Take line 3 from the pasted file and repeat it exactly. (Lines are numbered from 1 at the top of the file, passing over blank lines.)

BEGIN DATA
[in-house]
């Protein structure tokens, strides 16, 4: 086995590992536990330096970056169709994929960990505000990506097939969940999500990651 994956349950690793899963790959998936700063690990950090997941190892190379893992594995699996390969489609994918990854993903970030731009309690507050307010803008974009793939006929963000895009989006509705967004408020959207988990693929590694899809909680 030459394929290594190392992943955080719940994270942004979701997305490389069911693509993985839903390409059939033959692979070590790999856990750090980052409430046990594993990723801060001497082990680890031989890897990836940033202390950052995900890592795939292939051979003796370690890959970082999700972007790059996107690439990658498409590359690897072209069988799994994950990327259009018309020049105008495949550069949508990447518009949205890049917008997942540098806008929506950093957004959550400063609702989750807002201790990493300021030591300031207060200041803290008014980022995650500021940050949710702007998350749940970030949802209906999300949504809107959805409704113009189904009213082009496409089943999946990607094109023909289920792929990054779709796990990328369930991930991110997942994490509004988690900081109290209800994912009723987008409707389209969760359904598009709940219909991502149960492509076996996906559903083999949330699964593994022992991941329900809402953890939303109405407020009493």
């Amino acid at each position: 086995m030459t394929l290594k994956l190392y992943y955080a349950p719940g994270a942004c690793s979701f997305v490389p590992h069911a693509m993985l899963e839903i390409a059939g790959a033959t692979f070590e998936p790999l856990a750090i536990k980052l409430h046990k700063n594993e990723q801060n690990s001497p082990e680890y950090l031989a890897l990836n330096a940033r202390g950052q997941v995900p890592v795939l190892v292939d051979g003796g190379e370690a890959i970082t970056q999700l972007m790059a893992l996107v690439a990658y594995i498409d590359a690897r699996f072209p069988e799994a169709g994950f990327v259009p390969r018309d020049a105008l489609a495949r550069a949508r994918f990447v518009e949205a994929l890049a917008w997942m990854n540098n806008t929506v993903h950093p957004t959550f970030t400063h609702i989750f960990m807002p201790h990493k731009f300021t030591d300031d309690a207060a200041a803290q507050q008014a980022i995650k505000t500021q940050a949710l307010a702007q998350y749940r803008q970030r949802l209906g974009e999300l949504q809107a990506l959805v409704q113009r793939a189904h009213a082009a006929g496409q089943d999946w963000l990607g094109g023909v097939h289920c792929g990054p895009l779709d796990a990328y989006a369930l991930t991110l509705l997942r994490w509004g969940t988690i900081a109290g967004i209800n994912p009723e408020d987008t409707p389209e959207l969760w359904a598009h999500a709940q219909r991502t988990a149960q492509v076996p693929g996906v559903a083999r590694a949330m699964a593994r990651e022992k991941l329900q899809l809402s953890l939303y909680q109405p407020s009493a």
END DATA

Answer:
């Amino acid at each position: 086995m030459t394929l290594k994956l190392y992943y955080a349950p719940g994270a942004c690793s979701f997305v490389p590992h069911a693509m993985l899963e839903i390409a059939g790959a033959t692979f070590e998936p790999l856990a750090i536990k980052l409430h046990k700063n594993e990723q801060n690990s001497p082990e680890y950090l031989a890897l990836n330096a940033r202390g950052q997941v995900p890592v795939l190892v292939d051979g003796g190379e370690a890959i970082t970056q999700l972007m790059a893992l996107v690439a990658y594995i498409d590359a690897r699996f072209p069988e799994a169709g994950f990327v259009p390969r018309d020049a105008l489609a495949r550069a949508r994918f990447v518009e949205a994929l890049a917008w997942m990854n540098n806008t929506v993903h950093p957004t959550f970030t400063h609702i989750f960990m807002p201790h990493k731009f300021t030591d300031d309690a207060a200041a803290q507050q008014a980022i995650k505000t500021q940050a949710l307010a702007q998350y749940r803008q970030r949802l209906g974009e999300l949504q809107a990506l959805v409704q113009r793939a189904h009213a082009a006929g496409q089943d999946w963000l990607g094109g023909v097939h289920c792929g990054p895009l779709d796990a990328y989006a369930l991930t991110l509705l997942r994490w509004g969940t988690i900081a109290g967004i209800n994912p009723e408020d987008t409707p389209e959207l969760w359904a598009h999500a709940q219909r991502t988990a149960q492509v076996p693929g996906v559903a083999r590694a949330m699964a593994r990651e022992k991941l329900q899809l809402s953890l939303y909680q109405p407020s009493a």